The assertion is a government 'mantra' which originated in the Home Office the purpose of which is to elicit support for the restriction of rights rather than their protection and it is appears to have embedded itself well here.
Thanks Iolis for explaining this.
Whilst we're on the subject, I've been reading alot about a statute laws actually being admiralty law and that to be enforced on land, both parties must agree to contract to it. I've also read about the fact that in statute law, a person's name is a fiction.
This all sounds somewhat far fetched, is there any truth in it and will the Freeman of Land movement catch on?
Edited for being a numpty.
Fixed it for you. No need to thank me.
I would have thought you'd welcome the Human Rights Act as it is our best defence against Sharia Law being established in this country. We could even use HRA to our advantage when demanding that soldiers aren't sent into battle without adequate equipment with which to protect themselves. I don't like the woman (Cherie Blair) but what she does is important if we are to operate as a civilised Nation. Don't forget it was HR Lawyers who fought so long and hard for the Gurkhas.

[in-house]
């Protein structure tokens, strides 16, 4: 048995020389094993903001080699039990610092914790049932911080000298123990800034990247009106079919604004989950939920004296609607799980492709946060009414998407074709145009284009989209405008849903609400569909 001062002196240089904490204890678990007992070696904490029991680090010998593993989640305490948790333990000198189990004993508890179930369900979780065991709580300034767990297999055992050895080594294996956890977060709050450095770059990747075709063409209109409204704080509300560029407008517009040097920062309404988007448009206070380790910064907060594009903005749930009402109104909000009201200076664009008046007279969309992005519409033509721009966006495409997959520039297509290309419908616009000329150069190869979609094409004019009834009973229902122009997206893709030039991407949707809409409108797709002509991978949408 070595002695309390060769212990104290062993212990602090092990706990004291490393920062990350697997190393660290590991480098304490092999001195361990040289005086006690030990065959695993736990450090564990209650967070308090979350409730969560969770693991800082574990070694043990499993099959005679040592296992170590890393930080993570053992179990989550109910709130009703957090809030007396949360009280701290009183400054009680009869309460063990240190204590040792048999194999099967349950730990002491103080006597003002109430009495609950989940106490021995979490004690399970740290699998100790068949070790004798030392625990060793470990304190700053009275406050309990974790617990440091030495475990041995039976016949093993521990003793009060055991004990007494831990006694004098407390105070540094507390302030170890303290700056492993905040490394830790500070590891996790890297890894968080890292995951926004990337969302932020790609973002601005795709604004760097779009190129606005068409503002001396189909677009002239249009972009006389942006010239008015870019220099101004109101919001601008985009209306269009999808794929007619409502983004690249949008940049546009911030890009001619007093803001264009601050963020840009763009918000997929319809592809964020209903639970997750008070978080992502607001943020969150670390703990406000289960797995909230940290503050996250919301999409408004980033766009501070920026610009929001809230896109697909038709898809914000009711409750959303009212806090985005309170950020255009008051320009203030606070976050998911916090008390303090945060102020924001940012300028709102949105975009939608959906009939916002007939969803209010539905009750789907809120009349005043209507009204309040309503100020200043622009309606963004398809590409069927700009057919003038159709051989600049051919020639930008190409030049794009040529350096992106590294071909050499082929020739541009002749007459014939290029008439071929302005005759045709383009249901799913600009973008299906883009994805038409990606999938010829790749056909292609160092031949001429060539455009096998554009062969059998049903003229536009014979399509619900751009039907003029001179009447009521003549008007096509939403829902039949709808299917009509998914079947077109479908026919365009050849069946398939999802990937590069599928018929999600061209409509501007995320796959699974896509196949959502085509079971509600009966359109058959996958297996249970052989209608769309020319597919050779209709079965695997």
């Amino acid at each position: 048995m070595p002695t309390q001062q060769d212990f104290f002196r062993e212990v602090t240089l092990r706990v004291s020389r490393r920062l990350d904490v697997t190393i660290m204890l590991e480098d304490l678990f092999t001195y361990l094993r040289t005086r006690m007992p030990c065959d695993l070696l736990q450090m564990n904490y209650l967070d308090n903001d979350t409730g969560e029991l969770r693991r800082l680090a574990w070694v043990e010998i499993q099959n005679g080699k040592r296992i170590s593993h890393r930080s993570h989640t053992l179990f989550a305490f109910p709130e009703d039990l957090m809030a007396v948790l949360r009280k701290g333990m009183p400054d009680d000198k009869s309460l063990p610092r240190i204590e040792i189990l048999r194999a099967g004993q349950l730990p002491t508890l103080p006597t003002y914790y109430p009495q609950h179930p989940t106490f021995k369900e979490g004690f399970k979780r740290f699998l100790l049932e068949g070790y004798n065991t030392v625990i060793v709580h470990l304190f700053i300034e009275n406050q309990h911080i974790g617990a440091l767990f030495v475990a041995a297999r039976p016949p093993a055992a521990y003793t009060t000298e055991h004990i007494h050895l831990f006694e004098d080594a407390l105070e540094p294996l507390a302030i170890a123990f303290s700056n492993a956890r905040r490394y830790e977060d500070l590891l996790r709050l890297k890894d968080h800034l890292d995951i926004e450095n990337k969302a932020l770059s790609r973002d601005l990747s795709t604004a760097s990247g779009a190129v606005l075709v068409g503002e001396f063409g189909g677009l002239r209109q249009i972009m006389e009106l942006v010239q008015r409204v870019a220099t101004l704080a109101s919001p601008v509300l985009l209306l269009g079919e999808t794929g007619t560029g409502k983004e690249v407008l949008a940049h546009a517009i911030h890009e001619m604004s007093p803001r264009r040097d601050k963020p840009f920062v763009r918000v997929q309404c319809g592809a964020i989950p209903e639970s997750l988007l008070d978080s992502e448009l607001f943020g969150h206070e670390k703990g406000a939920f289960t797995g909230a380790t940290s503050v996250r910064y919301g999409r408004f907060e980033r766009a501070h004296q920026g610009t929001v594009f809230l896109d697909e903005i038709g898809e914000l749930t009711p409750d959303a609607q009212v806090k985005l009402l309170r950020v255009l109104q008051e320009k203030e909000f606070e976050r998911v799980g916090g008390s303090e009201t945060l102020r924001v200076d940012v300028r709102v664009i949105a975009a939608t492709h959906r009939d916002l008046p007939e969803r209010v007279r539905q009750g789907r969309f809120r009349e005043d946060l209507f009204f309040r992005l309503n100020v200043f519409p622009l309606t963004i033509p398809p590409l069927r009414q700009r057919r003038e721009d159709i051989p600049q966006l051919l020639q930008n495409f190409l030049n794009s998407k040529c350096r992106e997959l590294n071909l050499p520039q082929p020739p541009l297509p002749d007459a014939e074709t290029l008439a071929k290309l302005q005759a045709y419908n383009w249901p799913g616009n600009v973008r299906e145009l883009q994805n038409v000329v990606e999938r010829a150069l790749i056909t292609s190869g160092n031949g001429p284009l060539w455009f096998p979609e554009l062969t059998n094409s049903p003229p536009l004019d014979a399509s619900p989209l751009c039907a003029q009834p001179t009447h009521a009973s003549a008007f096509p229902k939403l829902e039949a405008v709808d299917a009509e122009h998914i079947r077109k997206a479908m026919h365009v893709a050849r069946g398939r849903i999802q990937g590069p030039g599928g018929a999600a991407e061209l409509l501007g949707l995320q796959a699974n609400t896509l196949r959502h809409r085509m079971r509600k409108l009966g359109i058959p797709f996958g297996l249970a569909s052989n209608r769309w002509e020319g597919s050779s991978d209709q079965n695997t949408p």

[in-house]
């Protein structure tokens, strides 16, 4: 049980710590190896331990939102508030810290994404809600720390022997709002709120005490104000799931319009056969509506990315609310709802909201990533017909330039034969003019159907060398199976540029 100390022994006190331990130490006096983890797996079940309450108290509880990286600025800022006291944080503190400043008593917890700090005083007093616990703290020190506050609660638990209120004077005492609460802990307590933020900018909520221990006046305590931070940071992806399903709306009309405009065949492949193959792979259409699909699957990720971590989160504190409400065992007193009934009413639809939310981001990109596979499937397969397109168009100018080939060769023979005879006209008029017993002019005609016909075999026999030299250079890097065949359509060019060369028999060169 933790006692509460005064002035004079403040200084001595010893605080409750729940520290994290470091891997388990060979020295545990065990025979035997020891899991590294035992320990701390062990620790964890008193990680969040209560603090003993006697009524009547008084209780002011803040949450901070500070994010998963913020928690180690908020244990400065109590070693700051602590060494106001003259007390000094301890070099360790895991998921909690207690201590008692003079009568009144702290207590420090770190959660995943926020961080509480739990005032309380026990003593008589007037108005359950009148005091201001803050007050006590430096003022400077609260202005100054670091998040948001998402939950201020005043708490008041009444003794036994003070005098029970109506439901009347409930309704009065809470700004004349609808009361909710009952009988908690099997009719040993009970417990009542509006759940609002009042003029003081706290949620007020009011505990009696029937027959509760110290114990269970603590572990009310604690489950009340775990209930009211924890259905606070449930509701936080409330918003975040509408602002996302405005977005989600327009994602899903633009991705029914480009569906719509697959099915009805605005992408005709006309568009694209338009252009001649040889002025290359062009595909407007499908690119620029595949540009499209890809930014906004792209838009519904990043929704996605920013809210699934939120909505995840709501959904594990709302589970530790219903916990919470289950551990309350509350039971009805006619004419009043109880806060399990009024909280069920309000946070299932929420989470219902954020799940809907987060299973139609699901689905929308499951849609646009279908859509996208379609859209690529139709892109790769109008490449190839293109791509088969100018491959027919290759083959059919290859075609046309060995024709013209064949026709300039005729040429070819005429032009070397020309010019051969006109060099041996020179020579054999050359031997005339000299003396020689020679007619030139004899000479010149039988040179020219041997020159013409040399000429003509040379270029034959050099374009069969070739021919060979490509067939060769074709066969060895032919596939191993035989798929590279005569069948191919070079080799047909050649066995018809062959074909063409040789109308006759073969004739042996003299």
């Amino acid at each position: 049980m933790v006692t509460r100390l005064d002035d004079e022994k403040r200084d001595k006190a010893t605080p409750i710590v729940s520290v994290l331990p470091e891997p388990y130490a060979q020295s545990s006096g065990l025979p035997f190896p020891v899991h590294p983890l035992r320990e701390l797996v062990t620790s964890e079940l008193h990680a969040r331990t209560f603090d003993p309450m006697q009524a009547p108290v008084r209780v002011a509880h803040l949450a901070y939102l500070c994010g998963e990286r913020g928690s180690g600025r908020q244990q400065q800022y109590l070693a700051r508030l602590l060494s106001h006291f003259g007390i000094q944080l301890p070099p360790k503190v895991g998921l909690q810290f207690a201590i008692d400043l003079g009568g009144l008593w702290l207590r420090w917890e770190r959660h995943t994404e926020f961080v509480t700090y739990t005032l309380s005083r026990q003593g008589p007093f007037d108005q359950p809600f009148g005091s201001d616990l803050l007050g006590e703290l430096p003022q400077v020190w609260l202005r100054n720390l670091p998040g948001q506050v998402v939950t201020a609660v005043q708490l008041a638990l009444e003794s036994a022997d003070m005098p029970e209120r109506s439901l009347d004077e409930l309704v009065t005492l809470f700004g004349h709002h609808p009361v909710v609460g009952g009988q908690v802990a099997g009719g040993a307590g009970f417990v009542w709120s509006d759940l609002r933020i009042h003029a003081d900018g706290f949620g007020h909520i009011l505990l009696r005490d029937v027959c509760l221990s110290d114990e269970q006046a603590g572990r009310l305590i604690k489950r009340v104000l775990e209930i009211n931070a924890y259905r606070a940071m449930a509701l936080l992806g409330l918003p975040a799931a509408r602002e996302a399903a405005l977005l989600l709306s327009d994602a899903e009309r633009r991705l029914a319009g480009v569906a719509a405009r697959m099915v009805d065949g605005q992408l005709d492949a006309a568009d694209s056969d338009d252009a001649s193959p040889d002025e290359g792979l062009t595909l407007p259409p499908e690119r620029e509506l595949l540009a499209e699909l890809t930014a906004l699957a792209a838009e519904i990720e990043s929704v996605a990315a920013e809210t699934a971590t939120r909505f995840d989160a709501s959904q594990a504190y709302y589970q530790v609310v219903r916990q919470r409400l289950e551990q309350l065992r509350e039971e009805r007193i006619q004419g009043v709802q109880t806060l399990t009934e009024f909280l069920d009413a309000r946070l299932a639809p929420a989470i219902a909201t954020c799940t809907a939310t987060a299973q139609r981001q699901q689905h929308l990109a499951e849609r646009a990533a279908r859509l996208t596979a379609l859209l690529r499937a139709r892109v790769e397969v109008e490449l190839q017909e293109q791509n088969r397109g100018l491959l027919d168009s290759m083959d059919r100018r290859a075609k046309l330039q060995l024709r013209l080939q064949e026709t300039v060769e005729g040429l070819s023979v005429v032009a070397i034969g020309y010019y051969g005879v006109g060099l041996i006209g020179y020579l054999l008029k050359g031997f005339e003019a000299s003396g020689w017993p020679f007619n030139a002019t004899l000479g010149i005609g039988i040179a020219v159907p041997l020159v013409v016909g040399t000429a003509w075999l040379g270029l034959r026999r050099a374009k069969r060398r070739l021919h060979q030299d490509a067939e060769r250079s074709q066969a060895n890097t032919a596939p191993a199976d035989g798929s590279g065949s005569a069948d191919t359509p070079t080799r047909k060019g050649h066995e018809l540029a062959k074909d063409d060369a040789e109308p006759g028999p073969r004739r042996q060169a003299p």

I agree. Basic human rights, even for prisoners, are important. That said, the balance is off at present.
I'm sure that will come as a surprise to Lord Goldsmith. LINK.
If they can't tell the difference between a set of anti-Semitic laws introduced in pre-war Nazi Germany and an legal defence attempted at the post-war Nuremberg trials, then no wonder they're so far off the mark on the legal analysis of this actual case.
Separate names with a comma.